Those most prone to exercise addiction are perfectionists who are focused on meeting an unrealistic body ideal and people with anxiety disorders vulnerable to obsessions and compulsive behaviors, said Dr. Julia Samton, a New York neuropsychiatrist. People who don’t have healthy ways of handling negative emotions, she said, may also turn to addictive behaviors as an outlet to relieve mental pain.

If you suspect someone has an exercise addiction, Knutson Bueling said, like with any other type of addiction, the important thing is helping them realize they have a problem. In a gentle manner, she said to point out things like numerous injuries, cancelled plans, or working out more often.

For help with an exercise addiction, Knutson Bueling recommends talking to a physician, counselor or sports medicine physician.

Signs someone may be over-exercising

  • Missed or irregular menstrual periods
  • Extreme or “unhealthy looking” thinness
  • Extreme or rapid weight loss
  • Frequent intense bouts of exercise
  • Refusing to miss a day of exercise/practice
  • An overly anxious preoccupation with an injury
  • Exercising despite illness, inclement weather, injury and other conditions that might lead someone else to take the day off
  • An unusual amount of self-criticism or self-dissatisfaction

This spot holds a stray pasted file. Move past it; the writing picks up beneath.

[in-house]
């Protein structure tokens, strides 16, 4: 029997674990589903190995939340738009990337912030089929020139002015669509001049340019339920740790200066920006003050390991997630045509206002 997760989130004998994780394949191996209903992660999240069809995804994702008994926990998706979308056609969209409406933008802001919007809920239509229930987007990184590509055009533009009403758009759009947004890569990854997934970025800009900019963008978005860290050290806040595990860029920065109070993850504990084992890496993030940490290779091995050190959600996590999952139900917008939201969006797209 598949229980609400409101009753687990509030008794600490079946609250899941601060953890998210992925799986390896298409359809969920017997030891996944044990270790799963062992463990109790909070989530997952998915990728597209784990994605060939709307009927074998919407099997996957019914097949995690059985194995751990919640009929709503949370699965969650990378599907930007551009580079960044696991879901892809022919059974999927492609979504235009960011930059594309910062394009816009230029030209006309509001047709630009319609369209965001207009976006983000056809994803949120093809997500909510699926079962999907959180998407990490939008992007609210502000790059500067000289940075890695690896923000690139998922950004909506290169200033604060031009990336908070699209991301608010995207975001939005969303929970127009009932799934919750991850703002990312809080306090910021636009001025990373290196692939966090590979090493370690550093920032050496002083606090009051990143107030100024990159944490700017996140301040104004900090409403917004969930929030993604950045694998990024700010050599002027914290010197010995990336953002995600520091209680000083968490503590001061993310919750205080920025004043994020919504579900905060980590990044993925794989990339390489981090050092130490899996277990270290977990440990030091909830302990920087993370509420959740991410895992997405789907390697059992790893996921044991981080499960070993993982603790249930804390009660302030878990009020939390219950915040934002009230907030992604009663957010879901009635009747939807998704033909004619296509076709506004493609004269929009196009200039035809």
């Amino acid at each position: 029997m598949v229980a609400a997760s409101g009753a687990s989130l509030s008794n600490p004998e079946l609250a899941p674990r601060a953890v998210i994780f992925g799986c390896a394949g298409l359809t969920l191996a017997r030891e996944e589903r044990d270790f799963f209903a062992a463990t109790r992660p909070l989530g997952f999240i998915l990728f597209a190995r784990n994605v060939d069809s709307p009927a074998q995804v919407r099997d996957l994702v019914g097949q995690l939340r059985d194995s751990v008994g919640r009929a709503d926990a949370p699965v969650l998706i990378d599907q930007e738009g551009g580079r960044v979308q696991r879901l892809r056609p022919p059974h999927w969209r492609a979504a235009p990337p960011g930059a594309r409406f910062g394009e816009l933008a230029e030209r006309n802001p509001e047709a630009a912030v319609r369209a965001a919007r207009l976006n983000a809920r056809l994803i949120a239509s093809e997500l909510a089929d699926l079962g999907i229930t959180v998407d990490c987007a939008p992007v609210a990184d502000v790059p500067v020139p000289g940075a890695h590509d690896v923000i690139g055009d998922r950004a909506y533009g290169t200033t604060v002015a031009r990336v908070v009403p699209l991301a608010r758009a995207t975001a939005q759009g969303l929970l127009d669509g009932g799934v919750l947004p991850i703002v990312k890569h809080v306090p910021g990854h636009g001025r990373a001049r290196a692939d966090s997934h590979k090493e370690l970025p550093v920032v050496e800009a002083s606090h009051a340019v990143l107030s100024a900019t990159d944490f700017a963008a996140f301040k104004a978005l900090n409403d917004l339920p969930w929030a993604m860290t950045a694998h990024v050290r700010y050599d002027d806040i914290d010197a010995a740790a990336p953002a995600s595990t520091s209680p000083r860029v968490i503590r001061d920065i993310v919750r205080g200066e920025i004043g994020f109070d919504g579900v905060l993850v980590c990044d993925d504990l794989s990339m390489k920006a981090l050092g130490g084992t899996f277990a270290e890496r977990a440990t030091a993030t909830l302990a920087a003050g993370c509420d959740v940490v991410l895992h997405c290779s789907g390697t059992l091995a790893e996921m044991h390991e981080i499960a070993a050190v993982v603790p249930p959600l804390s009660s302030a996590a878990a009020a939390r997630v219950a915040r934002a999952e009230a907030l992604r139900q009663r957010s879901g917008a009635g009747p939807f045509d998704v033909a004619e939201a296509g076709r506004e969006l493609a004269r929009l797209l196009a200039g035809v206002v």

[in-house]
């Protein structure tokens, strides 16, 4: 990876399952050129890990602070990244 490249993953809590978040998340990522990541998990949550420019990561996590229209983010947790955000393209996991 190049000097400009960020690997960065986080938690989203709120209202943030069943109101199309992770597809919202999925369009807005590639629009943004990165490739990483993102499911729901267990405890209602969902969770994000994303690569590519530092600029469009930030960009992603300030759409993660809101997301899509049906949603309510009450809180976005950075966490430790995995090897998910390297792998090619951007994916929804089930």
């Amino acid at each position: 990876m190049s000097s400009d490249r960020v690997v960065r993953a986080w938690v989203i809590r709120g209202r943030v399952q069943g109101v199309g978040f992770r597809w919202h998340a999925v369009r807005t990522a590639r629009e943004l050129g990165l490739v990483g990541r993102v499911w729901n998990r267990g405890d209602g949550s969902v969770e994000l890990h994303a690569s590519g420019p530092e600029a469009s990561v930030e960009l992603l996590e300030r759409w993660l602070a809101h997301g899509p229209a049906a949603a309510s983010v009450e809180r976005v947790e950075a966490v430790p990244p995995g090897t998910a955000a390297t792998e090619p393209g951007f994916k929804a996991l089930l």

• Behaviors that reflect frequent dieting, such as eating very little, not eating in front of others, trips to the bathroom following meals, preoccupation with thinness or weight, focus on low-calorie and diet foods, possible increase in the consumption of water and other no- and low-calorie foods and beverages, possible increase in gum chewing, limiting diet to one food group, or eliminating a food group
  • Indications of significant psychological or physical stress, including: depression, anxiety or nervousness, inability to concentrate, low levels of self-esteem, feeling cold all the time, problems sleeping, fatigue, injuries, and constantly talking about weight.

Source: National Institutes of Health

Tracy Frank
Tracy Frank is a SheSays, Variety, and Farmer's Forum reporter for The Forum of Fargo-Moorhead. Have a comment to share about a story? Letters to the editor should include author’s name, address and phone number. Generally, letters should be no longer than 250 words. All letters are subject to editing. Send to